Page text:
8 Days

A week from tomorrow I will get on a plane, fly to LA, change to another one, fly to Mexico City, spend 4 1/2 hours trying to distance in one of the biggest Covid hotspots in the world, and then get on one final plane to Oaxaca. Two weeks later, hopefully having found and rented an apartment in the city, I will do it all in reverse. Back in Tucson, I will sell, give away, recycle, and throw away most of the stuff I have accumulated since the last time I purged. Then I will hop in my car, hopefully with a companion, and head south.

Am I crazy to do this during the pandemic? I don't think so. Even adjusting for underreporting, Cd. Oaxaca has less per capita infections than Tucson, and I am unlikely to get vaccinated here before summer. I can either get the shot(s) there, or get them when I bring my car back to the states in 6 months. The bottom line is that I have been planning this for a long time, and I am ready to stop doing things I don't want to do and start spending my time writing novels, capturing images, learning new languages (Zapotec), and just living life.

Why, you might ask, do I need to bring my car back? I wish I didn't. Mexico has some weird rules when it comes to importation of vehicles. If you want to take your American bought car to any border state and register it there, it must be between 5 and 10 years old. I have no idea why. If you want to do the same anywhere else in Mexico, your vehicle must be either 8 or 9 years old. My car is 13 this year, far outside of the Zona de Goldilocks. So, I have to bring it back here and sell it.

Even if my car were eligible, I am not. In order to register a car in Mexico, you must be a legal resident. That requires a guaranteed income of at least $2250 a month. My social security will be $1013 this year. That is more than enough to be comfortable in Oaxaca, but I now need to leave the country every 6 months to renew my visa, I can't register a car, and I can't open a bank account.

That last one was daunting until I found that Fidelity, where I have my paltry IRA, allows me to have a cash management account, which is exactly like a checking account except it earns interest (less than 1%), has no fees, and returns all ATM fees world wide. Problem solved. I also don't need a US address to maintain the account.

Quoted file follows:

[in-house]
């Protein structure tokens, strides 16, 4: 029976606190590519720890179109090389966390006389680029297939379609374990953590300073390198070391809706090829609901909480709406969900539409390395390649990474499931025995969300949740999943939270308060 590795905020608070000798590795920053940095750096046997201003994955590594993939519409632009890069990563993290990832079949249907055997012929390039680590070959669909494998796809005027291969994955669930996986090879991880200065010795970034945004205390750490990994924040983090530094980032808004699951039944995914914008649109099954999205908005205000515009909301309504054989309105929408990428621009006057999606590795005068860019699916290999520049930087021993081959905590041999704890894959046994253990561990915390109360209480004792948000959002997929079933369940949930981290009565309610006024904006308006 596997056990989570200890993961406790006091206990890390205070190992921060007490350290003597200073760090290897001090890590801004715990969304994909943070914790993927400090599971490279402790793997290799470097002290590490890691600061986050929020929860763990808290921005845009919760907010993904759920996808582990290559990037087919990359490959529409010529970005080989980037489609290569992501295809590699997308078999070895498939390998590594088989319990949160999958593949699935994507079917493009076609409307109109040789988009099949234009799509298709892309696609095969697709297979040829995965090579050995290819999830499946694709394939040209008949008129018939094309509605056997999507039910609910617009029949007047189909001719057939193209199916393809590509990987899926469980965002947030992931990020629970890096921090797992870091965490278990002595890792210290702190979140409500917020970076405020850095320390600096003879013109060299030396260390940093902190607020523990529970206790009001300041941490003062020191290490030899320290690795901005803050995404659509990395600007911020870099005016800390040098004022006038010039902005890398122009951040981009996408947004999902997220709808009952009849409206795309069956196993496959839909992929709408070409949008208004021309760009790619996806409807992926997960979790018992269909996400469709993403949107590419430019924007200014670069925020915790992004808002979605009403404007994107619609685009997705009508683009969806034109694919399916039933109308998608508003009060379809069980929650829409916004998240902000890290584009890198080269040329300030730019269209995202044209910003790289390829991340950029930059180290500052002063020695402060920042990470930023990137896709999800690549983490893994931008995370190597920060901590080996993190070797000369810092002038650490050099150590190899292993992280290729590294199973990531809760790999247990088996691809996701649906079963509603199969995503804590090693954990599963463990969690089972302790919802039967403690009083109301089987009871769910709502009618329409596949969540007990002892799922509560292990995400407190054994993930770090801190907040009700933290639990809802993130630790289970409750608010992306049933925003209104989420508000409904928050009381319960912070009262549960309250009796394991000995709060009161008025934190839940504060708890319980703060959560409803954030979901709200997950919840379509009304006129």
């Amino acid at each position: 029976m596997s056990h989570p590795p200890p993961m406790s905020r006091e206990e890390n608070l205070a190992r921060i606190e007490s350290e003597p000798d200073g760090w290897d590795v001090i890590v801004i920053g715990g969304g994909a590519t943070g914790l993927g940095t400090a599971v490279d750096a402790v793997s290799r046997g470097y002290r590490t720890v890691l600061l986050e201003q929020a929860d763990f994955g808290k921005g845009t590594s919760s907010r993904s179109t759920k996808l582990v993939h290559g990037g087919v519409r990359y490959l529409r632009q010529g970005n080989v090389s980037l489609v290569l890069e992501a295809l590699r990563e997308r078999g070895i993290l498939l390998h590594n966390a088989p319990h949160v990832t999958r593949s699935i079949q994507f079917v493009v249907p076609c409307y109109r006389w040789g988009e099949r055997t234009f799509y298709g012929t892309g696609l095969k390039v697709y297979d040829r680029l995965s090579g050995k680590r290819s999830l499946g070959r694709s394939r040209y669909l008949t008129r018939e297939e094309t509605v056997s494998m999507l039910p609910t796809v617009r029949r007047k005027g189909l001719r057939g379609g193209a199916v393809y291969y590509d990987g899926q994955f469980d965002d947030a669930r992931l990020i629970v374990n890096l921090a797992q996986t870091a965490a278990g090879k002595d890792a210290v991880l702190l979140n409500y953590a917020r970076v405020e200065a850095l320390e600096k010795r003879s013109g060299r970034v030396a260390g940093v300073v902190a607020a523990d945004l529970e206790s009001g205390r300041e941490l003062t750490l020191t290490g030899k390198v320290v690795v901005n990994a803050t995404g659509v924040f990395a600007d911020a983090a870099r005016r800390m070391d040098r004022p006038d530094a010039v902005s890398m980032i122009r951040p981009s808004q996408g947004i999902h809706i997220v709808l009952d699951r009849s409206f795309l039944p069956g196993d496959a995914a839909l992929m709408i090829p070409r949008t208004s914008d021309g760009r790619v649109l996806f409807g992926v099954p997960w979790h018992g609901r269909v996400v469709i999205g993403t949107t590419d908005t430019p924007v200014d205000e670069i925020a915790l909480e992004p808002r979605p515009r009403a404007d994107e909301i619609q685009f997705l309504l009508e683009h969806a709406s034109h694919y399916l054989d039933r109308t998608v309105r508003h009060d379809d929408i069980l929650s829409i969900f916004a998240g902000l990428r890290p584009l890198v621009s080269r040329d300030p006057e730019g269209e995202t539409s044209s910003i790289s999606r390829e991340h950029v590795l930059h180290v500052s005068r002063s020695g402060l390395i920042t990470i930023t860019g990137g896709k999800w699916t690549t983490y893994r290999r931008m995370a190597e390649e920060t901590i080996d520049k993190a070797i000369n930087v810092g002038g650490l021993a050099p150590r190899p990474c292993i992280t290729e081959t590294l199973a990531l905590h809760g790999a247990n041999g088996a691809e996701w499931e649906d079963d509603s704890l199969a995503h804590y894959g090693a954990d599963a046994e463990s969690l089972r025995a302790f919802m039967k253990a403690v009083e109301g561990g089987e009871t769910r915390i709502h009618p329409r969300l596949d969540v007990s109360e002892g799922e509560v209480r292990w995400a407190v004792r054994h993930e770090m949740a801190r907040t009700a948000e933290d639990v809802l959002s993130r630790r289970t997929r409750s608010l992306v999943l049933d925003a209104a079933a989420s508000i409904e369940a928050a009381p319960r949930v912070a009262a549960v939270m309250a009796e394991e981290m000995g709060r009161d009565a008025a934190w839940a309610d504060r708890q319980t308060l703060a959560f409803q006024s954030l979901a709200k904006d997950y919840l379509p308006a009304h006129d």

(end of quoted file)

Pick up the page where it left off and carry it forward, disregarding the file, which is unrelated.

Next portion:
I will eventually want a car. The only way I see that being possible is to buy one there and register it in someone else's name. I'll work it out. In the meantime, I will have one for six months, and I could potentially drive it back down again. I don't want to make a round trip driving every six months, but I do have things I need to pick up from my sister in Vermont that are trapped by covid, so I may come to Tucson at the end of the summer, get vaccinated, and then drive to see her and my parents before heading south again. Then I would return, sell the car for good and fly down.

Oaxaca here I come! Oaxaca, aqui voy!


Amazon Advertising

So I have run three ad campaigns on Amazon for my book. One sponsored product campaign for the month before Christmas. Anyone who shops Amazon has seen sponsored ads when they buy stuff. Buy a book, they suggest several others and there is usually a sponsored ad on the page. The other two campaigns are lock screen ads. They show up when you turn on your kindle or other device. I ran two because I decided the text I had wasn't good enough. The first one started Oct 7, the second Nov 25. Both end Jan 24.

In the month before Christmas, my sponsored ad was shown to 1380 people. 5 clicked on it, none bought it.

Lock screen campaign #1 has been seen by 11,495 people. 37 have clicked, none have bought
Lock Screen campaign #2 has been seen by 18,834 people. 73 have clicked, none have bought.

In all, 31,709 people have seen my ad. 115 have clicked on it, and none have bought it.

I pay per click, so I have spent a total of $52.75. The pricing is weird. I bid how much I am willing to pay per click and they charge me less. I have no idea how they determine the amount.

So, is it worth $52.75 to have almost 32,000 people see my book even if they don't buy it? Approximately 1/3 of 1% of those who saw my ad clicked. Is that good or bad? Clicking and not buying probably means they looked at the first couple pages and decided it wasn't for them. That's fine.